The HVP recall: Damage control déjà vu

Related tags Basic food flavors Food Flavor

The HVP recall: Damage control déjà vu
Not again! It emerged last week that Basic Food Flavors, the company behind the ongoing HVP recall, knew its products were tainted with salmonella but carried on shipping them anyway. Déjà vu anyone?

No, it’s not just you – we’re all stuck in a nightmarish loop in which foods become contaminated and all the Food and Drug Administration (FDA) can do is request that companies recall them. Time and again, it turns out that companies can take some convincing.

While some countries focus primarily on preventing foodborne illness, the US system is disproportionately concentrated on damage control once tainted foods have been distributed. And damage control is failing.

This is the third time in just over a year that the FDA has reported remarkably similar stories: Peanuts, pistachios and now the common flavor enhancer, hydrolyzed vegetable protein (HVP), all continued to be distributed after​ companies found out their ingredients contained potentially lethal bacteria.

It’s frightening enough that Basic Food Flavors carried on business as usual for a whole month after salmonella was first found at its plant, and that the FDA says it did nothing to minimize the risk. But what’s really shocking is that even when the agency told the company it should issue a recall, six days passed before the firm actually did so. Fortunately no deaths have been linked to the contamination.

However, the impotence of the FDA, responsible for about 80 percent of the US food supply, is in the spotlight yet again.

Frankly, it is dismal that a government agency has to plead with a company to recall tainted food. It could be a measure of how deeply heads are buried in sand that some were still surprised this month when the United States was named among the top five worst offenders for food safety incidents from 2003 to 2008.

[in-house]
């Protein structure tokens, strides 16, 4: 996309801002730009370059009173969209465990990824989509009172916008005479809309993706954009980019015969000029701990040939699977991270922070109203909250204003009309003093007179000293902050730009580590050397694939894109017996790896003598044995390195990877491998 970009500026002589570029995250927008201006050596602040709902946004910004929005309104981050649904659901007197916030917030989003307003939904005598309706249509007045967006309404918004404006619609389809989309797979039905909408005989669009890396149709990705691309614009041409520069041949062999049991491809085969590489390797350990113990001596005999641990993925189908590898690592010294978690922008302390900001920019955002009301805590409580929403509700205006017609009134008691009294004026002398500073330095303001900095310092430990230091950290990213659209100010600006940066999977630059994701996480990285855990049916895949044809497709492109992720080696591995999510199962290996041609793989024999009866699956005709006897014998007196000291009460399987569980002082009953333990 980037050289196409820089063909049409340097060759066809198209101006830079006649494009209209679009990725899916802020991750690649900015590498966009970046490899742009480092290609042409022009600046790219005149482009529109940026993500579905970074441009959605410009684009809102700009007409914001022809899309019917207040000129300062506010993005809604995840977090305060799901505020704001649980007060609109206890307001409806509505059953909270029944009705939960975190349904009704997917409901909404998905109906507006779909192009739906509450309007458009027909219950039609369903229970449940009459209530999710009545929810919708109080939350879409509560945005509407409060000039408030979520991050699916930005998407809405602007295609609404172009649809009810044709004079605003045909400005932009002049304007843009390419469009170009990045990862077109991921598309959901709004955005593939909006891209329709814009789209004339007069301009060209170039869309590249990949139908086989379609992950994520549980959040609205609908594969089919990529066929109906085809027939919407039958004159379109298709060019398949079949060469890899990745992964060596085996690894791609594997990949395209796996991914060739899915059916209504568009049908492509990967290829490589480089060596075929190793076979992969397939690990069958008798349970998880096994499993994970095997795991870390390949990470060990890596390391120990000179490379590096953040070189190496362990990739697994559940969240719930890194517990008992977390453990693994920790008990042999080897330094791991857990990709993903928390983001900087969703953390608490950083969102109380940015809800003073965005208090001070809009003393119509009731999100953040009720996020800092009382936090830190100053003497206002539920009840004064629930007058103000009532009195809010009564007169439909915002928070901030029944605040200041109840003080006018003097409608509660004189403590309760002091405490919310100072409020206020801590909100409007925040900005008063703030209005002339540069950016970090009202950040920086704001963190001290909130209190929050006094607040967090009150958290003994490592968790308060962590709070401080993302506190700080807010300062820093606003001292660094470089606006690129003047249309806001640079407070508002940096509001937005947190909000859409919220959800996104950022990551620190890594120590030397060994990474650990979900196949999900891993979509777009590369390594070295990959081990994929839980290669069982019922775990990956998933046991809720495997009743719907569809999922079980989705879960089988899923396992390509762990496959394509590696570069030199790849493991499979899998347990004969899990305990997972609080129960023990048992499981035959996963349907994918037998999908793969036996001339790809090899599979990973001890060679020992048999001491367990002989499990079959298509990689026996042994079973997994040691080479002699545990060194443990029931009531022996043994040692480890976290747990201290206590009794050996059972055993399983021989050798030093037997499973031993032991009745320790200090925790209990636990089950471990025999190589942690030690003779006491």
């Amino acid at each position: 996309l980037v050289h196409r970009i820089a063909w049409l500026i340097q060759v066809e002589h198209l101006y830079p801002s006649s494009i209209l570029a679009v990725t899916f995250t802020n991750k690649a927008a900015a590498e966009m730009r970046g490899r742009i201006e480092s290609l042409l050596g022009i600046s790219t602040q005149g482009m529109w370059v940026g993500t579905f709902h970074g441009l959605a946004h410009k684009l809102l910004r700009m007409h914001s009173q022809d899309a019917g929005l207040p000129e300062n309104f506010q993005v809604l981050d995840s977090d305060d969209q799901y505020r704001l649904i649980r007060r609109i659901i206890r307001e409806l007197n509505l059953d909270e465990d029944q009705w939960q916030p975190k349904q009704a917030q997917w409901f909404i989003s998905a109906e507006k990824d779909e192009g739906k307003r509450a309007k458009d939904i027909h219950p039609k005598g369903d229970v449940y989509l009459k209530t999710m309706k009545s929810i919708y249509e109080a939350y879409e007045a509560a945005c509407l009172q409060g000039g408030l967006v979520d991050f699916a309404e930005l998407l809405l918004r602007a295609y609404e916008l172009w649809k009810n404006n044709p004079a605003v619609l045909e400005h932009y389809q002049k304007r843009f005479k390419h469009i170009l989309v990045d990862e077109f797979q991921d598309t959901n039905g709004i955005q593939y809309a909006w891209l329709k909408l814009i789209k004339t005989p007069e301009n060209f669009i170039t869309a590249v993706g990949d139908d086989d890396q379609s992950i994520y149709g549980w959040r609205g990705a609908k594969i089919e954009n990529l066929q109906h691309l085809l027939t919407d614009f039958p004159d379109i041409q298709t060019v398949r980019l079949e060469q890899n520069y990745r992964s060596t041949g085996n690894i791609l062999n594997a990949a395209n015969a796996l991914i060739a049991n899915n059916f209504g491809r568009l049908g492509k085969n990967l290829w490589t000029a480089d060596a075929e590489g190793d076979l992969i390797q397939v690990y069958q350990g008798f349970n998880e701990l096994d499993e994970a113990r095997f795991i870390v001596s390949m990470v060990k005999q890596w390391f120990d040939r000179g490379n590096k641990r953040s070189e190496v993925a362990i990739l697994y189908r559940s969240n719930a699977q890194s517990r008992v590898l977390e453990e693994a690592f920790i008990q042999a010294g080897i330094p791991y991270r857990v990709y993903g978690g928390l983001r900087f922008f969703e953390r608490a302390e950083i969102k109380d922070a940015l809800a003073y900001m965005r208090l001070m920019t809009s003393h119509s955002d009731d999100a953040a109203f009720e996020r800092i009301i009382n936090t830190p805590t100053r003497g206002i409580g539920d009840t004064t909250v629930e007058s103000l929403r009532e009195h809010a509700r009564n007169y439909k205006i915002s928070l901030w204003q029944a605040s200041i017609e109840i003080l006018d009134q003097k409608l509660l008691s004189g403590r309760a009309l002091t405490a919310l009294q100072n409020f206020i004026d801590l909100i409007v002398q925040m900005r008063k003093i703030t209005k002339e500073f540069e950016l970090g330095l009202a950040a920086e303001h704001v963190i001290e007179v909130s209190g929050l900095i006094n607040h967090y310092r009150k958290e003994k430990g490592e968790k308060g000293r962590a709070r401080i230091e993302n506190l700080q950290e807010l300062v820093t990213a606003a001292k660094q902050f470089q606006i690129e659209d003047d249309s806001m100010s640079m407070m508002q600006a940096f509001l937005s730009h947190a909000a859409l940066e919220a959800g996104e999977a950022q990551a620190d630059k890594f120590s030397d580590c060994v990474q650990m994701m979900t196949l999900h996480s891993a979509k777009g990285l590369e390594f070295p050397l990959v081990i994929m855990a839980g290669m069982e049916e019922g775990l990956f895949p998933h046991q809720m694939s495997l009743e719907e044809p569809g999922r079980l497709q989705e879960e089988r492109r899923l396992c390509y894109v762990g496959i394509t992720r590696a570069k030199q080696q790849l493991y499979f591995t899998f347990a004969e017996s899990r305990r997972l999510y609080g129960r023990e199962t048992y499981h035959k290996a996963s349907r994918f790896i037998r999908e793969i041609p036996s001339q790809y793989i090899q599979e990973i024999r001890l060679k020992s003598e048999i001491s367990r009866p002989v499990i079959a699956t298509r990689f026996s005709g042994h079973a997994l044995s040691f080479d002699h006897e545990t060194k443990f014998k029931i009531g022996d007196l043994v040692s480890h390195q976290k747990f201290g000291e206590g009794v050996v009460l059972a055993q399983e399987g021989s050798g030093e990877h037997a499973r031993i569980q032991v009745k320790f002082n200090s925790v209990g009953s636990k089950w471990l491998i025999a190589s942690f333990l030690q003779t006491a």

Here’s a reminder: About 5,000 people die in the US from foodborne illness each year, 375,000 are hospitalized, and about one in four Americans falls ill simply by eating their dinner.

Shamefully, a bill that could prevent some of those illnesses by giving the FDA authority to order recalls is stuck in legislative no man’s land, after passing unanimously through committee in November. The bill came about in the aftermath of the peanut product recall last year, in which nine people died. Let’s ensure that more deaths aren’t needed to get it heard in the Senate.

However, there are those who continue to argue strongly for less government involvement in food safety, saying it creates unnecessary costs and red tape.

I’m sure most are entirely honest people who care deeply about the safety of their products. But you know what? As the major recall incidents over the past year have shown, even if 99.9 percent of the industry is made up of decent people, more concerned about whether their fellow citizens are well (and still alive) after eating their products than about the bottom line, there are still some who would rather take the risk. As the boss of the Peanut Corporation of America put it, there are “huge $$$$$”​ at stake.

A full investigation will need to be done, but it looks like this is about unscrupulous individuals, rather than the honesty of the industry at large.

Let’s stop procrastinating and get down to telling politicians to act – now.

The public won’t stomach much more damage control.

Caroline Scott-Thomas is a journalist specializing in the food industry. Prior to completing a Masters degree in journalism at Edinburgh's Napier University, she had spent five years working as a chef.

Related topics Regulation & safety